Knife roller 52 includes a cutting blade which engages and separates a patch 28 of coated substrate material during each revolution of the knife roller. The speed of knife roller 52 is suitably coordinated with the speed of web layer 40 such that one reinforcement patch 28 is produced for each machine-direction length of web layer 40 that corresponds to a single diaper article. In addition, the rotational speed of assembly feed roller 62 is coordinated with the rotational speed of knife roller 52 such that the desired amount of coated substrate material is delivered onto vacuum anvil roller 54 during the time period spanned by one revolution of the knife roller. Once knife roller 52 engages and segments coated substrate 42 into individual patches 28, the vacuum anvil roller forcibly engages the separated patch and accelerates it to provide a selected phasing and spatial segregation between the individual patches. In addition, the acceleration of the segregated patches substantially matches the speed of the patch to the speed of web layer 40 to allow an accurate adhesive assembly between the patch and the moving web layer. To further enhance the adhesion between the patch and the web layer, a rotatable stomper roll 58 periodically engages the laminated arrangement of web 40 and patch 28 to provide a pressuring force which enhances the adhesion between the individual patches and the moving web layer. Once the patches 28 are secured to web layer 40, the assembly is transported for further assembly of other diaper components.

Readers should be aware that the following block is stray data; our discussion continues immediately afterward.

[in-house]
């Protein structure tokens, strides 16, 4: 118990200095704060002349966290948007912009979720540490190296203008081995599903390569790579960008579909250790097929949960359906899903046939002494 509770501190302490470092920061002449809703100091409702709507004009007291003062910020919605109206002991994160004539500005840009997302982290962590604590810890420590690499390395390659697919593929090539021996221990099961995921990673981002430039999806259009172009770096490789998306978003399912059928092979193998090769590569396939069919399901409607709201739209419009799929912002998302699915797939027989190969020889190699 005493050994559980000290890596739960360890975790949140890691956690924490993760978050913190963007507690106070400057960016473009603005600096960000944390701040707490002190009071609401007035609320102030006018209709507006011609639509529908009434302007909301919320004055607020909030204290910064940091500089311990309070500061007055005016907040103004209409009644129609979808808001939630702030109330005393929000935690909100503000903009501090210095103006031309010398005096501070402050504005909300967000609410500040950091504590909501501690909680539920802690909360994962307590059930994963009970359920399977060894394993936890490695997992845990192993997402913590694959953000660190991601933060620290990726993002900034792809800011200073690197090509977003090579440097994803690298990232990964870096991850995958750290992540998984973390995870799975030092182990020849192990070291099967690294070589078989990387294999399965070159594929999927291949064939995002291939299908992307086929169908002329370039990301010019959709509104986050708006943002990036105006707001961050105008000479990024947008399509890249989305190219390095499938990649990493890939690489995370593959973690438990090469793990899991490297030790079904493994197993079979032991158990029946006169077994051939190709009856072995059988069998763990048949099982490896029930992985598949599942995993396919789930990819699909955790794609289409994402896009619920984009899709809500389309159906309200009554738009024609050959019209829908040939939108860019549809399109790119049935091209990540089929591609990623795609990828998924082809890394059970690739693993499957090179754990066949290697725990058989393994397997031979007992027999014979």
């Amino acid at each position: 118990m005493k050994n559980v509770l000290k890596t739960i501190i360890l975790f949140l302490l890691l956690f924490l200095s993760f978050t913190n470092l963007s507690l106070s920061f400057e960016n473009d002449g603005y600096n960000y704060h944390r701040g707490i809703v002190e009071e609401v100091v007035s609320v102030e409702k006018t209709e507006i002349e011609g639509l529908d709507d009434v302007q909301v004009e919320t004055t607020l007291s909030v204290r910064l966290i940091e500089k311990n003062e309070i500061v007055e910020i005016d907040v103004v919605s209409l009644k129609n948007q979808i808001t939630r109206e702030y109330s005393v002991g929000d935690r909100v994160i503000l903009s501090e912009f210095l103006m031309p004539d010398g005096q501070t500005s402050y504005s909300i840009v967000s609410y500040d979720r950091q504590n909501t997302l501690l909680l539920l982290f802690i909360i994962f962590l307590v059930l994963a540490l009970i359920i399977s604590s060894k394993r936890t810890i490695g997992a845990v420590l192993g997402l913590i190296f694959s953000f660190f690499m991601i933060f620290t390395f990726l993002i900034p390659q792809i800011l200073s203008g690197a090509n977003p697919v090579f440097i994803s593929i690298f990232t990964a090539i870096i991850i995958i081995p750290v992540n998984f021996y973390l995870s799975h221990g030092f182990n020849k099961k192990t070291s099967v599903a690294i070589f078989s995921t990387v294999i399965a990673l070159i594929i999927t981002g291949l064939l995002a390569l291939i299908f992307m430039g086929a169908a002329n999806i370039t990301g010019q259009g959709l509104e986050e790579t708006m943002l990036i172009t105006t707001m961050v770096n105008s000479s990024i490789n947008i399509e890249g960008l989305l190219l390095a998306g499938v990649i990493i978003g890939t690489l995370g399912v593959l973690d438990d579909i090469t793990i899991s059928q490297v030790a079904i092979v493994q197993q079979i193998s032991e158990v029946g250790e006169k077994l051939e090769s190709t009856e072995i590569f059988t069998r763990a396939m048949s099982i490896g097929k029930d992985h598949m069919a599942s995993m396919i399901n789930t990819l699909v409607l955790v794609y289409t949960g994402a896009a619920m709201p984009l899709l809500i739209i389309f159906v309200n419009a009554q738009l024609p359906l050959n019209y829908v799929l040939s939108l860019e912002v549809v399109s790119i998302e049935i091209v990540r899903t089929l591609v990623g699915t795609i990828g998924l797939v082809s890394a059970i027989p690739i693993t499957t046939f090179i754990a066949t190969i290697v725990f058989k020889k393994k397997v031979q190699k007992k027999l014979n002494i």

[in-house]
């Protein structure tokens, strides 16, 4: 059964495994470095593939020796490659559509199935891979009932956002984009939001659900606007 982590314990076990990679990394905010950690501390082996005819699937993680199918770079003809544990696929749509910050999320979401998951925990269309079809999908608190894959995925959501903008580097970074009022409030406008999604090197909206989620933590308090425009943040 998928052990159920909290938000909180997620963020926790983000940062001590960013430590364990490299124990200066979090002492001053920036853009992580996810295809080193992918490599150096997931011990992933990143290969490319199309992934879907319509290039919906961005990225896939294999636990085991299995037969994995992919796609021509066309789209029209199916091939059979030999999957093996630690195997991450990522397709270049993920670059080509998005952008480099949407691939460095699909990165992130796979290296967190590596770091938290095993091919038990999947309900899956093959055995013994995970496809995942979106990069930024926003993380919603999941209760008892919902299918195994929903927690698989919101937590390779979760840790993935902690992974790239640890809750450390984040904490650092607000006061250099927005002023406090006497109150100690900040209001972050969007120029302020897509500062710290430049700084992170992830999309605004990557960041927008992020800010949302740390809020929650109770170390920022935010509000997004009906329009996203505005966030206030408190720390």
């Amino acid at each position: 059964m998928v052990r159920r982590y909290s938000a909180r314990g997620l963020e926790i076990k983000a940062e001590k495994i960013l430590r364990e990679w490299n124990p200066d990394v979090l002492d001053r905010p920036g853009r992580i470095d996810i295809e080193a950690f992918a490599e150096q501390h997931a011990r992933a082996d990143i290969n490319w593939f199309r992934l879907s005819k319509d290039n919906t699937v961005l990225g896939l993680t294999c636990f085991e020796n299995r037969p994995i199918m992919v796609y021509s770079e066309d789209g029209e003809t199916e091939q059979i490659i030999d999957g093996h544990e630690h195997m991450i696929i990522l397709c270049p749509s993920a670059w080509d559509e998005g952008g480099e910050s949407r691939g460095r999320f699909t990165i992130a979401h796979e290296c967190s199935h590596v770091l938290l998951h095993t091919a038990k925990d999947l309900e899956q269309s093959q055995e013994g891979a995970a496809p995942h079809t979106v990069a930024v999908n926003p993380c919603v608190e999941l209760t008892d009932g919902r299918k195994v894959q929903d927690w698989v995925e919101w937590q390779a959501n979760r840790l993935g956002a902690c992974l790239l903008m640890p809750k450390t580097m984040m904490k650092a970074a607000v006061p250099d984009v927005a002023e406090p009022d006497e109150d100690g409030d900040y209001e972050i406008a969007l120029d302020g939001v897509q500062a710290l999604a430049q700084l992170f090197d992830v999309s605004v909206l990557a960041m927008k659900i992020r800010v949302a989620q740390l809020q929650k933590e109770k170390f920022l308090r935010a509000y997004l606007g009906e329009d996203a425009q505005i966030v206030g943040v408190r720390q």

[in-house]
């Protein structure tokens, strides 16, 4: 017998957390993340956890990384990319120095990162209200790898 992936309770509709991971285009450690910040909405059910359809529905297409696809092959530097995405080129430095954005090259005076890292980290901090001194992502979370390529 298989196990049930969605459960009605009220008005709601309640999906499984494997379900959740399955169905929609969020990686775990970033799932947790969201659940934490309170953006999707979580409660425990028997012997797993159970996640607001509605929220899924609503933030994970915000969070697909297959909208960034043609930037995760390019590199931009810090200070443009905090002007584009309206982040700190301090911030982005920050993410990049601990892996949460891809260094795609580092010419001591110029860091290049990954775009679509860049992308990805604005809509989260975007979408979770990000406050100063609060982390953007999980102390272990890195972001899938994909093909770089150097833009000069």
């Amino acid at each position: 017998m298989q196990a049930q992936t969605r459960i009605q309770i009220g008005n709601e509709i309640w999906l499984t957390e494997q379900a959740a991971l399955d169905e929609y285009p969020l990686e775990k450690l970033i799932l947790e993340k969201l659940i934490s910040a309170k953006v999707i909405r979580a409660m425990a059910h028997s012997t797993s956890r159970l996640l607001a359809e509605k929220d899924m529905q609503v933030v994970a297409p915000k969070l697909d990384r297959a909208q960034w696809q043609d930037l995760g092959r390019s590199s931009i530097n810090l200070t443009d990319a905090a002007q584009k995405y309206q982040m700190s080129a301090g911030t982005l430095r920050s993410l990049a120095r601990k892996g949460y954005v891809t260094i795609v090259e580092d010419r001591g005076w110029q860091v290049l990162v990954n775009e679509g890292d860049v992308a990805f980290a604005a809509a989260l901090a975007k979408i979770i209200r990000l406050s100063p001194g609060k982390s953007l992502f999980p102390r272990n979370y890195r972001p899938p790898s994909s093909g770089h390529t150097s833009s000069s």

The reliability of the apparatus of the invention can be advantageously enhanced by the incorporation of pull-back roller 66. The pull-back roller is constructed and arranged for selective indexing along an operating path which produces an effective engagement between the pull-back roller and substrate 42. In particular, pull-back roller 66 is displaced against coated substrate 42 at such time that assembly feed roller is removed from driving engagement with the coated substrate. This operation draws the substrate material away from anvil roll 54 and retracts substrate 42 away from the point of engagement between the anvil roll and knife roller 52. The operation ensures a reliable spatial separation between the substrate material and the rotary knife 52, and prevents the undesired cutting of slivers of coated substrate material whenever the power drive to assembly feed roll 62 is disengaged to allow machine maintenance. The presence of slivers of substrate material can clog the machine and necessitate excessive maintenance.
As discussed above, tension roller 122 provides the required tension control of the polypropylene substrate during the coating process. In the shown embodiment, the tension roller comprises a silicone-rubber covered steel tube mounted on a bearing-supported shaft by means of tapered bushings. An electric brake is mounted to the end of the shaft. The rubber covering prevents the substrate from slipping on the tension roller surface and causes the roll to rotate as the substrate is pulled therefrom. For example, where substrate 42 is composed of unoriented polypropylene, the rubber coating has a durometer value between about 40-45, Shore A. The tension on substrate 42 is controlled by applying voltage to the electric brake which restricts the rotation of the roll. The tension force experienced by the substrate as it is pulled from tension roller 122 is proportional to the applied brake voltage. Suitable electric brakes are available from Magpower, a company located at Fenton, Mass.